But, assuming the weight of evidence in this case to be that the party-rate ticket is not a "commutation ticket," as that word was commonly understood at the time of the passage of the act, but is a distinct class by itself, it does not necessarily follow that such tickets are unlawful. The unlawfulness defined by sections 2 and 3 consists either in an "unjust discrimination" or an "undue or unreasonable preference or advantage," and the object of section 22 was to settle beyond all doubt that the discrimination in favor of certain persons therein named should not be deemed unjust. It does not follow, however, that there may not be other classes of persons in whose favor a discrimination may be made without such discrimination being unjust. In other words, this section is rather illustrative than exclusive. Indeed, many, if not all, the excepted classes named in section 22 are those which, in the absence of this section, would not necessarily be held the subjects of an unjust discrimination, if more favorable terms were extended to them than to ordinary passengers. Such, for instance, are property of the United States, state or municipal governments; destitute and homeless persons transported free of charge by charitable societies; indigent persons transported at the expense of municipal governments; inmates of soldiers' homes, etc., and ministers of religion, in favor of whom a reduction of rates had been made for many years before the passage of the act. It may even admit of serious doubt whether, if the mileage, excursion or commutation tickets had not been mentioned at all in this section, they would have fallen within the prohibition of sections 2 and 3. In other words, whether the allowance of a reduced rate to persons agreeing to travel one thousand miles, or to go and return by the same road, is a "like and contemporaneous service under *279 substantially similar conditions and circumstances" as is rendered to a person who travels upon an ordinary single-trip ticket. If it be so, then, under state laws forbidding unjust discriminations, every such ticket issued between points within the same State must be illegal. In view of the fact, however, that every railway company issues such tickets; that there is no reported case, state or federal, wherein their illegality has been questioned; that there is no such case in England; and that the practice is universally acquiesced in by the public, it would seem that the issuing of such tickets should not be held an unjust discrimination or an unreasonable preference to the persons travelling upon them.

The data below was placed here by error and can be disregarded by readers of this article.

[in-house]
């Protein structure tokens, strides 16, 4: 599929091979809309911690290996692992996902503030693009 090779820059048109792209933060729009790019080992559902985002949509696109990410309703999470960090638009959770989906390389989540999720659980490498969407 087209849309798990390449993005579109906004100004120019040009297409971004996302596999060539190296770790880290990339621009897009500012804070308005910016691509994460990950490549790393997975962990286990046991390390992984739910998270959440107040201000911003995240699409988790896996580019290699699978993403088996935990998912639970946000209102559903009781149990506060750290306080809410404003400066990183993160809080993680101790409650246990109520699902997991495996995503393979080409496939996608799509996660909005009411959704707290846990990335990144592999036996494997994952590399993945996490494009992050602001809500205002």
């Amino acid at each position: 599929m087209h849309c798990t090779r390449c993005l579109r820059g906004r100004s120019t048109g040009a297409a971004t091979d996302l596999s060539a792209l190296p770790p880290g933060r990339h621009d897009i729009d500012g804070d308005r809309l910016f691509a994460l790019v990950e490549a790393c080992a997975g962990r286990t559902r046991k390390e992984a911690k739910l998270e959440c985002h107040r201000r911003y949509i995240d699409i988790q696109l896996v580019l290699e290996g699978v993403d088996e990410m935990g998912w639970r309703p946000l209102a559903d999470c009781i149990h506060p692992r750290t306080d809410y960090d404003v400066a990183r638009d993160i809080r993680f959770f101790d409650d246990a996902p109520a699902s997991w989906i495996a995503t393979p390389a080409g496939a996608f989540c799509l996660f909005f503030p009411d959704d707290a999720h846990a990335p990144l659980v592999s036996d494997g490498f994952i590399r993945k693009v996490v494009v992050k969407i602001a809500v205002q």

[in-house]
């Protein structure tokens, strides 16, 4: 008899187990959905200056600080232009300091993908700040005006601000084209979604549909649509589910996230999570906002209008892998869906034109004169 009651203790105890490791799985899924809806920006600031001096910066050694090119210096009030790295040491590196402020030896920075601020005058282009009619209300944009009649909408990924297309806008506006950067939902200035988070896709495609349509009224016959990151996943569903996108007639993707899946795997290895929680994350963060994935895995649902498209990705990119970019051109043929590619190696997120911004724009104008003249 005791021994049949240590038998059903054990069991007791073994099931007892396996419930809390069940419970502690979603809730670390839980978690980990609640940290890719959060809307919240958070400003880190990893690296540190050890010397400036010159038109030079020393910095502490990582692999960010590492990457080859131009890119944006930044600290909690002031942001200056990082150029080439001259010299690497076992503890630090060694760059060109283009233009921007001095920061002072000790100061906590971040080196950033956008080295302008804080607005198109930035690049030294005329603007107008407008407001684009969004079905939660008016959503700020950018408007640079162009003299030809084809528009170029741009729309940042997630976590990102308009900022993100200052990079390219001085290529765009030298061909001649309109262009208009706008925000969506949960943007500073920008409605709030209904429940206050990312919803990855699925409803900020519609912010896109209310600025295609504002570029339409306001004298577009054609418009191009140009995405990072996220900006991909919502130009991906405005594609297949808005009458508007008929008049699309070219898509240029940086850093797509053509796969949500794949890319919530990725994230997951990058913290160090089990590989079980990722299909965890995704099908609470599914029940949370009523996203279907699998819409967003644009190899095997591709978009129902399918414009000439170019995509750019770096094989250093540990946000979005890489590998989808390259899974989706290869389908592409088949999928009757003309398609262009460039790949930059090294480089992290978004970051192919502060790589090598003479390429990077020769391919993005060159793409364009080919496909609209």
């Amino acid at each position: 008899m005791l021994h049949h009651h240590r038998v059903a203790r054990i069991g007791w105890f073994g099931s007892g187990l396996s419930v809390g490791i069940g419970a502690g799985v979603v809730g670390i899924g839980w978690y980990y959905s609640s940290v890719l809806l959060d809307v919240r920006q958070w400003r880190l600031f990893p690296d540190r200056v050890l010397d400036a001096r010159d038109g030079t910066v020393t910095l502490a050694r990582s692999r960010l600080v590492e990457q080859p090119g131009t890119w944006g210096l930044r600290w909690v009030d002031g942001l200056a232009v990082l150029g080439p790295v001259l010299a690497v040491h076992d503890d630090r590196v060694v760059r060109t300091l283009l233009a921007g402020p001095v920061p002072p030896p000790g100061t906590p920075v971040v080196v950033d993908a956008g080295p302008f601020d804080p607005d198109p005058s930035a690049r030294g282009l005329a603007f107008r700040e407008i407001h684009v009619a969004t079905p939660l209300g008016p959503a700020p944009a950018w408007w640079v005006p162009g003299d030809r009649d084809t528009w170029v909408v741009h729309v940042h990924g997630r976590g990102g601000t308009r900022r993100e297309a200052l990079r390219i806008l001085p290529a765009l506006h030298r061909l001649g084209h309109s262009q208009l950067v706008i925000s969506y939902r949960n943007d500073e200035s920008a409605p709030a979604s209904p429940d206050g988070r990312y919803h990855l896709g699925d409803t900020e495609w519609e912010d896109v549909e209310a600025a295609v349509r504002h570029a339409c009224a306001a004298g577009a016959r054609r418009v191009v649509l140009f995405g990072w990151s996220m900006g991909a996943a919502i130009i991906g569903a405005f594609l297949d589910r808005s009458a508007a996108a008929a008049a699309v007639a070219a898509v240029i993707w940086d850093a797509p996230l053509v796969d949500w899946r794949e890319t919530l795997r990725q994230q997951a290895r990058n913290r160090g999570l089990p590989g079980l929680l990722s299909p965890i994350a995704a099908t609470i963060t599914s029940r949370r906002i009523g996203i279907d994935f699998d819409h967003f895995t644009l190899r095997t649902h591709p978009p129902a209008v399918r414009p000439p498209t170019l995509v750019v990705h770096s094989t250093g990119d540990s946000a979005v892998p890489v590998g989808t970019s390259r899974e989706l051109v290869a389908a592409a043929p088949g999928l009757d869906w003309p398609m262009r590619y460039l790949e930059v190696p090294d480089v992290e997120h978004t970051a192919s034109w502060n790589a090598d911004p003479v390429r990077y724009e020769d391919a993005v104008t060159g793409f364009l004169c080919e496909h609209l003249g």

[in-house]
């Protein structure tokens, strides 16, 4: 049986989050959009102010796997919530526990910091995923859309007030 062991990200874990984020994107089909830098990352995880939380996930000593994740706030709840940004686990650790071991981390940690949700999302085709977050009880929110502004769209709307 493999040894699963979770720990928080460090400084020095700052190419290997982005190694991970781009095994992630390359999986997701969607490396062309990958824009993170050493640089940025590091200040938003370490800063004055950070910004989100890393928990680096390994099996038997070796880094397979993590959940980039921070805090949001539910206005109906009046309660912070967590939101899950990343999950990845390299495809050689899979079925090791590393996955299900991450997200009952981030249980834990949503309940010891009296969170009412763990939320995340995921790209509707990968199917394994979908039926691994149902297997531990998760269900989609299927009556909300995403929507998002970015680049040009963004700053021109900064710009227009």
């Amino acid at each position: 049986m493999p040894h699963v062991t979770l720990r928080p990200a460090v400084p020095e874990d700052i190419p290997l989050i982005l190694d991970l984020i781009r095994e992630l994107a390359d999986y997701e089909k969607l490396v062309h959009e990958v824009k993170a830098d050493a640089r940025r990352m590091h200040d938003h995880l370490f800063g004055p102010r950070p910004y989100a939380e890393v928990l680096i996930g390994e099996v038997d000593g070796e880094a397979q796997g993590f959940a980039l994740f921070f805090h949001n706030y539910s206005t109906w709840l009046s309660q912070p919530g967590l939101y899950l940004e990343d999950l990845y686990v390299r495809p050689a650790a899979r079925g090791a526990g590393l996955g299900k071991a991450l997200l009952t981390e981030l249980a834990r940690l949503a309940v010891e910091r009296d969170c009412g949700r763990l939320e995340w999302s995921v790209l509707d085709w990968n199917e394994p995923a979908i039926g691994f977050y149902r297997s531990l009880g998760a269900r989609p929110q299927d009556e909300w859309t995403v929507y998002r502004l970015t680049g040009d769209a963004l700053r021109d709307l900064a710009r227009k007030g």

But whether these party-rate tickets are commutation tickets proper, as known to railway officials or not, they are obviously within the commuting principle. As stated in the opinion of Judge Sage in the court below: "The difference between commutation and party-rate tickets is, that commutation tickets are issued to induce people to travel more frequently, and party-rate tickets are issued to induce more people to travel. There is, however, no difference in principle between them, the object in both cases being to increase travel without unjust discrimination, and to secure patronage that would not otherwise be secured."